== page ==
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Following two decades of unparalleled growth, the number of private rented households in England peaked in 2016, and the size of the sector has remained broadly stable ever since. This is because, despite affordability barriers, thousands more 25-34 year olds have climbed onto the housing ladder than at any time in the last decade. While first-time buyers were enjoying cuts to their stamp duty bills, investors faced a 3% surcharge alongside other tax hikes. But is the direction of travel likely to change again We argue it is unlikely.

Size of the sector

During the 2008 recession, homeownership rates tumbled as first-time buyers and those with smaller deposits were unable to access finance, increasing the numbers living in the private rented sector, while many forced sellers also ended up renting. However, despite the impact of Coronavirus, we believe things will be different this time and that the private rented sector will be slightly smaller in five years than it is today.

This has been no ordinary recession. Lenders have reintroduced higher loan-to-value mortgage products much faster than after the 2008 downturn and a mortgage repayment ‘holiday’ has stopped arrears and repossessions. Both will support owner-occupation levels, especially among those with smaller deposits.

At the same time, Coronavirus has shrunk the population of large cities across the world. Typically, those that have left have been the most mobile, living in neighbourhoods where most people rent. Some have left to buy, while others have returned overseas. While it is too early to say whether the pandemic will permanently slow or even reverse the growth of cities, if it does, it has the potential to act as a drag on the private rented sector.

But it is not all one-way traffic. Low interest rates will continue to mean that buy-to-let returns will outstrip cash sitting in a savings account, supporting investment in the sector from smaller landlords in particular. The growth of build-to-rent is also likely to continue, putting a floor under any falls in the number of renters, while the end of Help-to-Buy in 2023 may reduce the number of first-time buyers and force developers to re-engage more readily with investors.

With smaller investors who own up to a handful of properties accounting for more than 95% of all landlords, the growth of the sector will predominantly be determined by the attractiveness of their returns in relation to other options. Given the absence of any significant changes in government policy, there is little to suggest buy-to-let will become significantly more or less attractive, supporting the view that its size will remain broadly static. We believe there will be 4.3 million privately rented homes in England by 2025, down from a peak of 4.7 million in 2016.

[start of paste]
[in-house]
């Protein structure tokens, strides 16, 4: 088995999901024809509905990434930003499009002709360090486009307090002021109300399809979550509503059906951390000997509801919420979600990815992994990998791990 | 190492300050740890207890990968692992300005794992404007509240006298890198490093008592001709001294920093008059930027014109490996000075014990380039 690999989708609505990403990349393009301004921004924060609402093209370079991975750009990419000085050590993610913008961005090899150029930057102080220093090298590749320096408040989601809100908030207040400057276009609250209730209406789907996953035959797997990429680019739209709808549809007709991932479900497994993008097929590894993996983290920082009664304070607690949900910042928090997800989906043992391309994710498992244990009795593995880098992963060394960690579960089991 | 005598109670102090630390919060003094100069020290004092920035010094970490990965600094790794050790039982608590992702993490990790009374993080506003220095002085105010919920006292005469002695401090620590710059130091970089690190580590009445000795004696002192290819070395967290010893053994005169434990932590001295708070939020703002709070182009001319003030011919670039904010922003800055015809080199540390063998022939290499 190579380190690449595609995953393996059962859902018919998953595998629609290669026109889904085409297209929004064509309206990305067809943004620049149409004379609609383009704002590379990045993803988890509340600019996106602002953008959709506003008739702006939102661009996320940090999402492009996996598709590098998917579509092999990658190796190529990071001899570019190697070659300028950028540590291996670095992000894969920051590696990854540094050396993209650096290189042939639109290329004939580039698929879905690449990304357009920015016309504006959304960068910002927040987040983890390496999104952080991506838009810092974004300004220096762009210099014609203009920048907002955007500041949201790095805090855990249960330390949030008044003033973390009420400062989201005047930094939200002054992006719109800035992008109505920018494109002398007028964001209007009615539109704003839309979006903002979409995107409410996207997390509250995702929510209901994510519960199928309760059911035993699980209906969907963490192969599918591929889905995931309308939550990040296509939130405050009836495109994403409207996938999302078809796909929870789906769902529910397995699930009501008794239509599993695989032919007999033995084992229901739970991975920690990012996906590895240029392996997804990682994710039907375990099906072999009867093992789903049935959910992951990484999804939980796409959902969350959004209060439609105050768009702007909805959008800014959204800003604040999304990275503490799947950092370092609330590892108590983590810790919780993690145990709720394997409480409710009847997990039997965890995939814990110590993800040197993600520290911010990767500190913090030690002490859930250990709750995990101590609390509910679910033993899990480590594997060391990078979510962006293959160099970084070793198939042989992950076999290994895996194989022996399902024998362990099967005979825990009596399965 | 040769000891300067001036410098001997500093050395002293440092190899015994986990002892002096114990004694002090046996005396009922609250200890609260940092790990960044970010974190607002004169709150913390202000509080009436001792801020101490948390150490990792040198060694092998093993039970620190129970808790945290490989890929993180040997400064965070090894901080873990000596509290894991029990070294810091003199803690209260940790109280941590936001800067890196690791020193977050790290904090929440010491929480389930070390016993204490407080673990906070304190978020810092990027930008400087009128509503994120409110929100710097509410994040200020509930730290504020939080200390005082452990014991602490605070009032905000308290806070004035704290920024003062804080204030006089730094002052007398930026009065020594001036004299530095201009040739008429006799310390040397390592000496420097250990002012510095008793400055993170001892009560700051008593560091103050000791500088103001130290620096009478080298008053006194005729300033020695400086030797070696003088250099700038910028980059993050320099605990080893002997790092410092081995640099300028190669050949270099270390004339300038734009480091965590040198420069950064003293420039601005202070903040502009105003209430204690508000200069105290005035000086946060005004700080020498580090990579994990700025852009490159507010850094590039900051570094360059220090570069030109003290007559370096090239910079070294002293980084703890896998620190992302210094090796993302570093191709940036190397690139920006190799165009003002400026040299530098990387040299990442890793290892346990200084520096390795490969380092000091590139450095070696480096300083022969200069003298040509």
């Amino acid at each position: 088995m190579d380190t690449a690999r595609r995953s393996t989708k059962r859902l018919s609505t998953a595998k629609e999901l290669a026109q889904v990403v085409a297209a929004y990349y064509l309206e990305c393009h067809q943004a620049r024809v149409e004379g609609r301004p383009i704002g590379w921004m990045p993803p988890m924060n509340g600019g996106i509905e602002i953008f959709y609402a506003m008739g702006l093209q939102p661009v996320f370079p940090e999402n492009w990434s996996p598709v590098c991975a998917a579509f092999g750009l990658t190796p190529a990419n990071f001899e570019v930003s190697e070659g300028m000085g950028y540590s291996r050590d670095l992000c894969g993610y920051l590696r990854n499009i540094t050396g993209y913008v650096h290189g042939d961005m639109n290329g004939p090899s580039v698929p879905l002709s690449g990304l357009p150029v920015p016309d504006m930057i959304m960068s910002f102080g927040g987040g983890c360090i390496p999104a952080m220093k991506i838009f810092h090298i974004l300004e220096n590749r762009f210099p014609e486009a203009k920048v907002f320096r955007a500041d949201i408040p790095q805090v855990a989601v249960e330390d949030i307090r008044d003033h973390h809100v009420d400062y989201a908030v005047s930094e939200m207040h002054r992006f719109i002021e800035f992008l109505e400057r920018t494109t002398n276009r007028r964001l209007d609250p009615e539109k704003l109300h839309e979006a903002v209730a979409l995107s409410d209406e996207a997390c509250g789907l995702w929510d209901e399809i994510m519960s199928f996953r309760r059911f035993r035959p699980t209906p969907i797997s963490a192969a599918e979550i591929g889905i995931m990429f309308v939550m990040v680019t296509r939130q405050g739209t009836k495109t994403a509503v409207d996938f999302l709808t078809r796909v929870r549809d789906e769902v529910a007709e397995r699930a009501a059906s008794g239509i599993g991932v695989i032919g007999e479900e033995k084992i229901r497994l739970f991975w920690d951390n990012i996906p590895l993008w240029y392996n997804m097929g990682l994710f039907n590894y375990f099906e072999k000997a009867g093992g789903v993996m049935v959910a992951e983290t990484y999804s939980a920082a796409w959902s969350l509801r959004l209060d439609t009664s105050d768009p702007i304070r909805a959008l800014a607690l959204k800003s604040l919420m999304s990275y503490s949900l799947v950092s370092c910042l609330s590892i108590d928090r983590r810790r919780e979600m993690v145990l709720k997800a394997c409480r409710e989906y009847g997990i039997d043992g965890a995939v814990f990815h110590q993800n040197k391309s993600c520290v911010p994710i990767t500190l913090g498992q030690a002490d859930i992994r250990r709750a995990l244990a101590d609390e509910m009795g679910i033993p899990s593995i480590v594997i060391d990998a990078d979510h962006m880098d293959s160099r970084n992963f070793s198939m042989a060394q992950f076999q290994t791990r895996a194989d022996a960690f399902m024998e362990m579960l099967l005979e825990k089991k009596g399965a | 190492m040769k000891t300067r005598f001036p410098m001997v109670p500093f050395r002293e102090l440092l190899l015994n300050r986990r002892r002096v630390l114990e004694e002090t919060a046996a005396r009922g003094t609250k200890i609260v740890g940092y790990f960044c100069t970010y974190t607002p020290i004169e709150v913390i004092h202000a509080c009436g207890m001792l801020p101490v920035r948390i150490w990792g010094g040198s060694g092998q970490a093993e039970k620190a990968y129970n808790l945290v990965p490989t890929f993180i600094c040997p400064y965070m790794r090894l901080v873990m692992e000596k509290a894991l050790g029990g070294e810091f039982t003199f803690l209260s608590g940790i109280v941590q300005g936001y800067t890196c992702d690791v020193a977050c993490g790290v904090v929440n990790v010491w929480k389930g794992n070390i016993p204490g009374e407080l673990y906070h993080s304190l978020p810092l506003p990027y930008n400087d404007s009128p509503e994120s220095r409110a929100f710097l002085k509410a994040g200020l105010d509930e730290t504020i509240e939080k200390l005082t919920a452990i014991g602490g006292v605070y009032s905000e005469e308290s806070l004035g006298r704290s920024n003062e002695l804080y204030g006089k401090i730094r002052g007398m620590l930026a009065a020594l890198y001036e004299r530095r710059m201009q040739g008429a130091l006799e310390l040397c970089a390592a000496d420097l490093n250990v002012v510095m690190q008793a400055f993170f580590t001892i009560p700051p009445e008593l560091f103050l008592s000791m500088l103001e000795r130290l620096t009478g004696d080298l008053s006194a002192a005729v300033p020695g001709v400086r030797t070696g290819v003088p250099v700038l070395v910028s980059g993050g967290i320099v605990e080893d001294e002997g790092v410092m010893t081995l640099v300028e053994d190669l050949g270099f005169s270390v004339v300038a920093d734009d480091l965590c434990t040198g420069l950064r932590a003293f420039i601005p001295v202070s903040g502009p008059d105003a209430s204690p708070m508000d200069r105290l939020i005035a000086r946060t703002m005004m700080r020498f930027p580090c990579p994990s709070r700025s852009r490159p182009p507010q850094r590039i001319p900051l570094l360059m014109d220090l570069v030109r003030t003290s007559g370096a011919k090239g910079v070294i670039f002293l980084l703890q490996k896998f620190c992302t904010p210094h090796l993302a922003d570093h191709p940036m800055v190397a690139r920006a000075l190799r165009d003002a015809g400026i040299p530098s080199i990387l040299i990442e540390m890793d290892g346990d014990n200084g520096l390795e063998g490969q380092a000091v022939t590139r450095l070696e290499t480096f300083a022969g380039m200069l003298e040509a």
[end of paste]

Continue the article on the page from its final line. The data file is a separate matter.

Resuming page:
Rental growth prospects

After an unprecedented year, rental growth bounced back in 2021. But Coronavirus has also put tenant incomes under pressure, and this is unlikely to recede until late this year at the earliest, keeping a cap on rental growth. After that, growth will depend on how fast the economy can recover and whether it can make up lost ground. Five years ago, such pressures would have undoubtedly led to rents falling across the country, but the fall in investor purchases since 2016 has reduced rental stock. This supported rents during the early months of the pandemic and has driven up rental growth from late 2020 into 2021.

With the exception of London, rental stock levels across the country remain 10% to 15% below the same time last year. This lack of supply will put a floor under rents for the foreseeable future, despite considerable pressure on tenants’ incomes. For this reason, we believe rental growth over the next three years will remain concentrated across the Midlands and the North, where stock levels have dropped furthest.

In London, rental growth will remain lower due to higher stock levels. In the medium term and even post Coronavirus, affordability constraints and the potential longer-term effect of the pandemic on the appeal of large cities will curtail rental increases.

Rental markets, particularly those in the South of England within an hour or so of the capital, have seen significant demand from people leaving London. This has supported rental pricing across suburban and rural markets in particular, but growth will remain constrained in the longer term by similar affordability pressures to those in the capital.

So, what does all this mean for landlord returns? We are forecasting small increases in gross yields between 2020 and 2023. The North will see the biggest increases, with rental growth forecast to outstrip house price rises. For each 1.0% rents increase faster than house prices, yields broadly increase by 0.1%. However, tax changes will likely mean these increases will not be fully reflected in net yields and, as a result, in landlords’ pockets.

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Of our Spring 2021 Buy-to-Let Report

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